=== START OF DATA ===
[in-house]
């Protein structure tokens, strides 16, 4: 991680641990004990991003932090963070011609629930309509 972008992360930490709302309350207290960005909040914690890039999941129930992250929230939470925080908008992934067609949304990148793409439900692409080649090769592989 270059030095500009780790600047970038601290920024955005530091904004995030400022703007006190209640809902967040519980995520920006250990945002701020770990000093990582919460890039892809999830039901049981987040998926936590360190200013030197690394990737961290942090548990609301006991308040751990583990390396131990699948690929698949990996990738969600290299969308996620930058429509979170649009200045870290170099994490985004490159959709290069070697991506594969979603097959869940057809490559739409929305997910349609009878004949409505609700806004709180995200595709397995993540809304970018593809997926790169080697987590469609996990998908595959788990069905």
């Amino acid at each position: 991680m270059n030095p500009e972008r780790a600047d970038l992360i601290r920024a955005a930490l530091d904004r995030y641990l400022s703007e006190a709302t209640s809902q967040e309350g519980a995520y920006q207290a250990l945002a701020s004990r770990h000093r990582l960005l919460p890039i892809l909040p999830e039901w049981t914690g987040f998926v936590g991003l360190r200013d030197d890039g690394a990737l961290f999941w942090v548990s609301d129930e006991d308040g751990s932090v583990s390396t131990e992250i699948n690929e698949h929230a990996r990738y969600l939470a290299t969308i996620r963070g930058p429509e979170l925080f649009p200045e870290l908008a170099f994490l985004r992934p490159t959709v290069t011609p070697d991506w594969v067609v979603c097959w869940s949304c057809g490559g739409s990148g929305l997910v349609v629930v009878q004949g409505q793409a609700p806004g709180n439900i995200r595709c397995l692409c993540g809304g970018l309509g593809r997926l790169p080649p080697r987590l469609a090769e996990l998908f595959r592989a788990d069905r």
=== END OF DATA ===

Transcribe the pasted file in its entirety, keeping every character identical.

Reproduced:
[in-house]
């Protein structure tokens, strides 16, 4: 991680641990004990991003932090963070011609629930309509 972008992360930490709302309350207290960005909040914690890039999941129930992250929230939470925080908008992934067609949304990148793409439900692409080649090769592989 270059030095500009780790600047970038601290920024955005530091904004995030400022703007006190209640809902967040519980995520920006250990945002701020770990000093990582919460890039892809999830039901049981987040998926936590360190200013030197690394990737961290942090548990609301006991308040751990583990390396131990699948690929698949990996990738969600290299969308996620930058429509979170649009200045870290170099994490985004490159959709290069070697991506594969979603097959869940057809490559739409929305997910349609009878004949409505609700806004709180995200595709397995993540809304970018593809997926790169080697987590469609996990998908595959788990069905």
């Amino acid at each position: 991680m270059n030095p500009e972008r780790a600047d970038l992360i601290r920024a955005a930490l530091d904004r995030y641990l400022s703007e006190a709302t209640s809902q967040e309350g519980a995520y920006q207290a250990l945002a701020s004990r770990h000093r990582l960005l919460p890039i892809l909040p999830e039901w049981t914690g987040f998926v936590g991003l360190r200013d030197d890039g690394a990737l961290f999941w942090v548990s609301d129930e006991d308040g751990s932090v583990s390396t131990e992250i699948n690929e698949h929230a990996r990738y969600l939470a290299t969308i996620r963070g930058p429509e979170l925080f649009p200045e870290l908008a170099f994490l985004r992934p490159t959709v290069t011609p070697d991506w594969v067609v979603c097959w869940s949304c057809g490559g739409s990148g929305l997910v349609v629930v009878q004949g409505q793409a609700p806004g709180n439900i995200r595709c397995l692409c993540g809304g970018l309509g593809r997926l790169p080649p080697r987590l469609a090769e996990l998908f595959r592989a788990d069905r």